Through investigation it was revealed that poaching was the main issue for the dwindling population of tigers. The last six that remained were poached during the last months of 2004. After this devastating story, the wardens are instructed to shoot poachers on sight when they are sighted. Tiger (Panthera tigris) is our national animal. The danger we are putting it through is a heart wrenching story. Now it doesn’t even have a place to call home since its struggling with mankind tooth and nail for survival.
Joining our national animal are other wildlife species like the lion, Asian elephant, snow leopard etc. Even though these are protected and conserved in areas or reserves they still face the threat of poaching. There are also other reasons that affect the conservation strategies. One of the main reasons is the failure of the forest dwellers or local people in helping to conserve the wildlife. They assist the poachers in killing those animals giving the reason that they are threatened by its presence. Therefore there is no cordial relationship between the management and the local people. But we cannot blame the local people for their action because their whole livelihood is through deriving resources from the forest reserve. The recording and rights of people living near forests and reserves started way back when the acts were legislated but even now many are pending. Many people are still in hope to get their rights so that they can live peacefully with nature. This is a perfect paradigm for Man Vs Wild. These conflicts have been present for ages but have increased over the years because humans expand their cities or towns with reference to development. This has resulted in us exploiting their habitat. Other reasons that can lead to threatening the wildlife in their protected abode is illegal activities such as mining, construction, noise etc.
Protected areas along with its varied flora and fauna actually conserve the value of the country. Even though these areas are protected half the population of the country are not aware that an Act has been implemented for protection. People don’t realise the consequences and the penal codes of the constitution regarding environment. This is basically due to ignorance and illiteracy. Therefore awareness needs to be achieved.MoEF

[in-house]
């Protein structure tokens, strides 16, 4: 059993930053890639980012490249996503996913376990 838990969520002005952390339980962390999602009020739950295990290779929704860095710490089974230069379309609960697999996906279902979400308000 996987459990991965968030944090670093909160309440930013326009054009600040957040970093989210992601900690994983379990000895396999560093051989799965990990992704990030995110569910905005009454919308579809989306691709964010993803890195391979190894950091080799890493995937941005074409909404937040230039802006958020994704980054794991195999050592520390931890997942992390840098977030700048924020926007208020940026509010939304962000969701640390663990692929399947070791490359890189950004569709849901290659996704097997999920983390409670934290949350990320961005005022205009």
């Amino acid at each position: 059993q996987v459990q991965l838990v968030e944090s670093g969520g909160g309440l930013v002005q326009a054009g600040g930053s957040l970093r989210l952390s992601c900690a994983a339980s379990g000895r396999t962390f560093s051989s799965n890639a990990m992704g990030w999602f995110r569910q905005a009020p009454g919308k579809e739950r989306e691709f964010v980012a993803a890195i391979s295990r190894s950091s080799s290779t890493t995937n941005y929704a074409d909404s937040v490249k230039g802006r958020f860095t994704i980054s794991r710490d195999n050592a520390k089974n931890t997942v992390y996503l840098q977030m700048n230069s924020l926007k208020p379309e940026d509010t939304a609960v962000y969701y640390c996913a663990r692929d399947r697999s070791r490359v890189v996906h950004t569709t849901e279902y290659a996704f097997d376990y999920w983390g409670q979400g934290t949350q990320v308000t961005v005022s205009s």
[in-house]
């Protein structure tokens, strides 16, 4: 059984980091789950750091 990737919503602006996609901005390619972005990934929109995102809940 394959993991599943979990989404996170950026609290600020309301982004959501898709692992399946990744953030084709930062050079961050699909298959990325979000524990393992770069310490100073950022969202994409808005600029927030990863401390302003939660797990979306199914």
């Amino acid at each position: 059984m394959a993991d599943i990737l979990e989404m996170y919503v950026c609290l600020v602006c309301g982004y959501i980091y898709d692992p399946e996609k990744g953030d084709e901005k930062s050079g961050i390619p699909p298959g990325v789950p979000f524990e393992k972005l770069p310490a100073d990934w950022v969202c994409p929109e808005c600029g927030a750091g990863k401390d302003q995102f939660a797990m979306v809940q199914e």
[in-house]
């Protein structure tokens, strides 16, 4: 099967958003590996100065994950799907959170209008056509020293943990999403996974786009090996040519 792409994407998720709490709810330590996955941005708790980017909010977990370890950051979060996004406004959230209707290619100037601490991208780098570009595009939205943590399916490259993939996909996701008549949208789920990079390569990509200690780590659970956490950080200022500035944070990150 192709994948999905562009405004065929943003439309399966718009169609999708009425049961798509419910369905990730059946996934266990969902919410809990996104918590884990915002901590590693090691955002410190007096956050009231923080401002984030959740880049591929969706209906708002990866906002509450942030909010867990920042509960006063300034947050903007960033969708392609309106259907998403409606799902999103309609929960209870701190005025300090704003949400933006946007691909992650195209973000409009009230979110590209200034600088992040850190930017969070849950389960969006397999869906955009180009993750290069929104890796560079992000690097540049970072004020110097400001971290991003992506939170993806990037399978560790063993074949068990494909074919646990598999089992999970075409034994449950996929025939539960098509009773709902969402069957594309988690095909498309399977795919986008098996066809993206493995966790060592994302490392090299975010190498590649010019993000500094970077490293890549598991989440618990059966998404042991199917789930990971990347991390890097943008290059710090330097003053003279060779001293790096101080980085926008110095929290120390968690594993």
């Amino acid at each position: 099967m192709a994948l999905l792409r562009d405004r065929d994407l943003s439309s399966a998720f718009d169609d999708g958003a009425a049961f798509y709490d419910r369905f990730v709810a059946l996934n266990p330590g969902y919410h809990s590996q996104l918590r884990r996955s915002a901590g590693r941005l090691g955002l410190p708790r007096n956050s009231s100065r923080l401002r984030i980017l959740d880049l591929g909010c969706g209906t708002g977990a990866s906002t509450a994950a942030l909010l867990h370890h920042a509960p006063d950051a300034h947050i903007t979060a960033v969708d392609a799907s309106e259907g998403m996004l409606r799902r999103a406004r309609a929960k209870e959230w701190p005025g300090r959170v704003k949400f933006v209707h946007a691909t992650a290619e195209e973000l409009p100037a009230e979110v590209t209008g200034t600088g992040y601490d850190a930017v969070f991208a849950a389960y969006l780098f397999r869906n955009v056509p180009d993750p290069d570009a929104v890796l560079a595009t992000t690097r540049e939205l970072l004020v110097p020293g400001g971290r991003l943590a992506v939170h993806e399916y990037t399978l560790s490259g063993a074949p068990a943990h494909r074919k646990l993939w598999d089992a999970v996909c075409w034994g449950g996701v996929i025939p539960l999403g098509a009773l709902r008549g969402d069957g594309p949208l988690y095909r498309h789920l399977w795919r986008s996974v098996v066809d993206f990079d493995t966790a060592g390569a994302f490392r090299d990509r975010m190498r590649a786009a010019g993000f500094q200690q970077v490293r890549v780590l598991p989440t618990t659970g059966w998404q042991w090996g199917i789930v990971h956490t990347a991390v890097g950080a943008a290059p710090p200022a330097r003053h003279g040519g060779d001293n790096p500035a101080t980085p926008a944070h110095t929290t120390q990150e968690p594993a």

One act of random kindness will change the life of many. Environment and mankind are interlinked. That is because every living thing has a place and a role to play on this planet through a food chain or a food web. So even if one level is disrupted the whole web goes haywire and can result in a catastrophe that man didn’t perceive. So if he wants to live he needs to start thinking twice before taking a crucial step. But it doesn’t mean that development stops. Development can take place but not at the cost of the environment. Nature should not take the brunt of man’s action. Only recently have people started to stand up to the atrocities being done to animals. But even then the response is poor compared to the huge population of India.
Man being a greedy animal, has never been satisfied with his life and in the name of development has destroyed the environment. When he does realise the mistakes that he has committed it would be too late to turn back and start again. He is already standing on the edge of the cliff, one wrong move and he sinks without a trace. Being the most intelligent creature ironically man has been doing the most foolish thing of his lifetime. What is life without any morale and values? Are we so inhumane to even listen to the pain that these animals cry out when they are being killed? Are we deaf to the pleas that reverberate out of them and asking us for their help? But instead of helping them we are using them for our benefit. This is what life has become to develop our race we step onto the lives of another.
Art.252 Power of Parliament to legislate for two or more States by consent and adoption of such legislation by any other State.
Art.51A(g) “It shall be the duty of every citizen of india to protect and improve the natural environment including forests,lakes,rivers and wildlife and to have compassion for living creatures.”
Entries 17A and 17B Forests and Protection of Wildlife in Concurrent list
Art.8 In – Situ conservation of protected areas
Art.21 Protection of life and personal liberty.-No person shall be deprived of his life or personal liberty except according to procedure established by law.
Section 2(37) “wild life” includes any animal, bees, butterflies, crustacea, fish and moths; and aquatic or land vegetation which form part of any habitat;
Section16 notification declaring forest reserved
Section 18 Declaration of sanctuary
Section 26 A Declaration of area as sanctuary
Section 27 Restriction on entry in sanctuary
Section 29 Destruction,etc., in a sanctuary prohibited without permit
Section 30 Causing fire prohibited – No person shall set fire to a sanctuary, or kindle any fire, or leave any fire buring, in such manner as to endanger such sanctuary.
Section 31 Prohibition of entry into sanctuary with weapon – No person shall enter a sanctuary with any weapon except with the previous permission in writing of the Chief Wild Life Warden or the authorised officer.
Section 32 Ban on use of injurious substances – a No person shall use, in a sanctuary, chemicals, explosives or any other substances which may cause injury to or endanger, any wild life in such sanctuary